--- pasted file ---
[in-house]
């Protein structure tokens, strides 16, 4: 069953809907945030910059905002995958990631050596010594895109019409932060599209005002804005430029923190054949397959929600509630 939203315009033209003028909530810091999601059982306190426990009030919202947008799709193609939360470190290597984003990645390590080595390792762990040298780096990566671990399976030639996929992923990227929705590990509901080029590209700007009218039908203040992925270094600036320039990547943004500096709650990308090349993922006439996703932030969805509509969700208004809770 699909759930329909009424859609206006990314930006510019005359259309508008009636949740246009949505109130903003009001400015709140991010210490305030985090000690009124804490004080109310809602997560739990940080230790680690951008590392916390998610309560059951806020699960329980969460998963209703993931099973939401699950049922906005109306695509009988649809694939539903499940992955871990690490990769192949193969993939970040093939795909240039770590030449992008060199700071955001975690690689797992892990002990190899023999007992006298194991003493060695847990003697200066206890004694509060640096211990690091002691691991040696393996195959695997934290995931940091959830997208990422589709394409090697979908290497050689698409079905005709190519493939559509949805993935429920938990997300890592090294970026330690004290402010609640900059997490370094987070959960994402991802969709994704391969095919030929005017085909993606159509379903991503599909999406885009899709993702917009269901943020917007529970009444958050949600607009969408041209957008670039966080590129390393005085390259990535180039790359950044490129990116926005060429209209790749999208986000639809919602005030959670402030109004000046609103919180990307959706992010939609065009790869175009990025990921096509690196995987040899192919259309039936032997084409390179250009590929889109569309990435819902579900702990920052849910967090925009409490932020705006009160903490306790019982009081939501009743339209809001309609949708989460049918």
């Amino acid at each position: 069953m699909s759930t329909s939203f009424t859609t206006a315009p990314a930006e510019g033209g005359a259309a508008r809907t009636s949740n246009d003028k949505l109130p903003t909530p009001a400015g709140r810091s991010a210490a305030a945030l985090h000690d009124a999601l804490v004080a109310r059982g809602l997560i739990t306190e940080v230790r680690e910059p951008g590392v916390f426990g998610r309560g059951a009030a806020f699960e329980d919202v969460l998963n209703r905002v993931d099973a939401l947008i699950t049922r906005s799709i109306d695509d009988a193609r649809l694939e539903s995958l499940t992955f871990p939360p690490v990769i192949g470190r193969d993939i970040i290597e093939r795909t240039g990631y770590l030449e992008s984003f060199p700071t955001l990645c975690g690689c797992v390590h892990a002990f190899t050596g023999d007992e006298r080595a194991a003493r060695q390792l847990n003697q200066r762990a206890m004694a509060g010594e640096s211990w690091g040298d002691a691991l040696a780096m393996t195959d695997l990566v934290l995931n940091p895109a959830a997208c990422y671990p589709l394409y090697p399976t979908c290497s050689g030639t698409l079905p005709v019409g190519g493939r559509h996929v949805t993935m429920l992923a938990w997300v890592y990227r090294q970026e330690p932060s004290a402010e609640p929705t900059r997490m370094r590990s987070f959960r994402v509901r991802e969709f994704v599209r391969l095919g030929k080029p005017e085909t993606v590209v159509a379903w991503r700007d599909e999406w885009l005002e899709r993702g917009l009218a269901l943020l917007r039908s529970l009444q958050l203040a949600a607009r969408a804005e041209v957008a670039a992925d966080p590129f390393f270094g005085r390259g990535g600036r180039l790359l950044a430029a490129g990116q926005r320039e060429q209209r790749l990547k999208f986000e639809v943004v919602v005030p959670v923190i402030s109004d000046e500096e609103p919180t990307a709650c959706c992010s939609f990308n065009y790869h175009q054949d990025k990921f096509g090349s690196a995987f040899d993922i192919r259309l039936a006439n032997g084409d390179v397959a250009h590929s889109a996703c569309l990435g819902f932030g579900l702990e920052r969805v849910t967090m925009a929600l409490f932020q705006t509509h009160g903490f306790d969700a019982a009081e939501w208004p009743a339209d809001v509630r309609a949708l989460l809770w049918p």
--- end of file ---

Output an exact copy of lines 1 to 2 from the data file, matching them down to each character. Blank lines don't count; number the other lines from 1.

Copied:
[in-house]
């Protein structure tokens, strides 16, 4: 069953809907945030910059905002995958990631050596010594895109019409932060599209005002804005430029923190054949397959929600509630 939203315009033209003028909530810091999601059982306190426990009030919202947008799709193609939360470190290597984003990645390590080595390792762990040298780096990566671990399976030639996929992923990227929705590990509901080029590209700007009218039908203040992925270094600036320039990547943004500096709650990308090349993922006439996703932030969805509509969700208004809770 699909759930329909009424859609206006990314930006510019005359259309508008009636949740246009949505109130903003009001400015709140991010210490305030985090000690009124804490004080109310809602997560739990940080230790680690951008590392916390998610309560059951806020699960329980969460998963209703993931099973939401699950049922906005109306695509009988649809694939539903499940992955871990690490990769192949193969993939970040093939795909240039770590030449992008060199700071955001975690690689797992892990002990190899023999007992006298194991003493060695847990003697200066206890004694509060640096211990690091002691691991040696393996195959695997934290995931940091959830997208990422589709394409090697979908290497050689698409079905005709190519493939559509949805993935429920938990997300890592090294970026330690004290402010609640900059997490370094987070959960994402991802969709994704391969095919030929005017085909993606159509379903991503599909999406885009899709993702917009269901943020917007529970009444958050949600607009969408041209957008670039966080590129390393005085390259990535180039790359950044490129990116926005060429209209790749999208986000639809919602005030959670402030109004000046609103919180990307959706992010939609065009790869175009990025990921096509690196995987040899192919259309039936032997084409390179250009590929889109569309990435819902579900702990920052849910967090925009409490932020705006009160903490306790019982009081939501009743339209809001309609949708989460049918």